It’s hard to miss the surge of creativity happening in downtown Ogden right now. And chances are, it has something to do with the Nine Rails Project. Sara Meess is the Senior Project Coordinator in the Business Development Division for Ogden City and has overseen much of what has been going on with the project. It stems from a grant the city received from the National Endowment for the Arts to hatch a master plan to step up the arts in downtown Ogden from 24th to 26th Streets between Madison and Grant Avenues. “We want to bring arts more into the public realm,” Meess said.
Meess noted there was a bit of a drag between the Jefferson District and the Historic 25th Street and Junction areas – the area needed some attention and this project is giving that part of the city the attention it deserves and people are noticing.
The city was awarded the grant in the summer of 2015 and has been working with the city council to create a plan to increase vibrancy in the area – bringing in homeowners and business owners, both of which have been very supportive, Meess said. The official plan is still under consideration from the City Council, but the pilot project to create large street murals the past few weeks has been more than a hit. Different groups like the Rotary Club and Boys and Girls Club volunteered formally, but others in the city came forward to paint the murals around the block of 25th and Adams. Meess said there were more than 200 volunteers. She loved when passers-by would take a paint swipe and feel like they were a part of the great project. “It’s been really fun to watch,” Meess said.
Two businesses are also sprucing up new spaces in the creative district. The Argo House is being renovated on 25th and Porter and will house artists and those who want to create. The Monarch Project, in the home of the old Senor Frogs on 25th and Adams, is a project by prominent Ogden Developer Thaine Fischer. The building has been vacant for over 10 years and will be a hub for arts and entertainment in Ogden. The ribbon cutting was held last month as the official ribbon cutting of the street painting project.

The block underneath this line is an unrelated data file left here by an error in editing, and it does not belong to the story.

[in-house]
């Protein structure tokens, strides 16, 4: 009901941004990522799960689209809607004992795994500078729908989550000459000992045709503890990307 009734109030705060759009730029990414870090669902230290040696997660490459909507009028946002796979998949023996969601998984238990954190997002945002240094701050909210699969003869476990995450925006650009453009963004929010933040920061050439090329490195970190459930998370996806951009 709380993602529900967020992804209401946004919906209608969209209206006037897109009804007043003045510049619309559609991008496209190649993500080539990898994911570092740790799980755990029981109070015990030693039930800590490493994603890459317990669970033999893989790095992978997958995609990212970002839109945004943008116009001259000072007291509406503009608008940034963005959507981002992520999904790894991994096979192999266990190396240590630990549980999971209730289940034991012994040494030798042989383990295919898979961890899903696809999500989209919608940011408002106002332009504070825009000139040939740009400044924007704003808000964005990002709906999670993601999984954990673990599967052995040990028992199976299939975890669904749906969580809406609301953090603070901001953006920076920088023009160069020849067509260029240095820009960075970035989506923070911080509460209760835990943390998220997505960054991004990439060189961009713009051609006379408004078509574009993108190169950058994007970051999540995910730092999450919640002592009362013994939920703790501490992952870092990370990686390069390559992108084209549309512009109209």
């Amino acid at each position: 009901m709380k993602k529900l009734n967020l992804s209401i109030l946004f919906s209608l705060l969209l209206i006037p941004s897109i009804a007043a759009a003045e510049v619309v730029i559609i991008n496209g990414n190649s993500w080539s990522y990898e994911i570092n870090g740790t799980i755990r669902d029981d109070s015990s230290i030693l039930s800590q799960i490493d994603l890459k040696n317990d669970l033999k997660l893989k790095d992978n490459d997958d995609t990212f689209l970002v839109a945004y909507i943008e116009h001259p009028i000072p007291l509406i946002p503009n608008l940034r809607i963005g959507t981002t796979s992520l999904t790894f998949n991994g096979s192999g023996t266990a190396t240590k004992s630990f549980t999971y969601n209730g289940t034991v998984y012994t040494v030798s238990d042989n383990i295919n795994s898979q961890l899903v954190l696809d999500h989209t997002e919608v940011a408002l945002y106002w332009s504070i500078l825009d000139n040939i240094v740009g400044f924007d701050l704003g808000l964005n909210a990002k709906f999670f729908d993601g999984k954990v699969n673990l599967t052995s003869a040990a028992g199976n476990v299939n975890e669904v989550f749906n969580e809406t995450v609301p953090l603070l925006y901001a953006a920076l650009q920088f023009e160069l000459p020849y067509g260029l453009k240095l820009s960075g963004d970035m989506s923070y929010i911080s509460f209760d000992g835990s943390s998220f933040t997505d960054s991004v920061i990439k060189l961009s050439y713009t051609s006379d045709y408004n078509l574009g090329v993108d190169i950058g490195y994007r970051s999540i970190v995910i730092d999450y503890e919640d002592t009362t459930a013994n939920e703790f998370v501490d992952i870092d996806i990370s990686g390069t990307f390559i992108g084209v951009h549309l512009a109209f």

Meess said many communities have a creative district, so the idea of Ogden starting one is valid, especially considering the rich history of Historic 25th Street with eclectic businesses and buildings, including art galleries. “It seems like the perfect fit,” Meess said. The big step with the Nine Rails project is to make art and the opportunity to create art available for the whole community.
They will continue to work through the master plan with different projects and will be working more heavily with the Ogden Downtown Alliance whose mission is to “increase economic vitality and community vibrancy throughout Ogden’s Central Business District,” according to the about section of their Facebook Page. Meess said she looks forward to using the partnership is a bigger way now.
Things like the street murals will hopefully continue because of the success of first one on 25th and Adams. “It’s meant to temporary (the street painting) so we will have to see how it goes,” Meess added.
Property owners are also taking part in the synergistic process, she said. “Everyone seems committed to help each other out,” she said.
The grant itself was for planning and now those plans are starting to come to fruition. Residents and businesses will be seeing those plans turn into action and that will be exciting, Meess noted.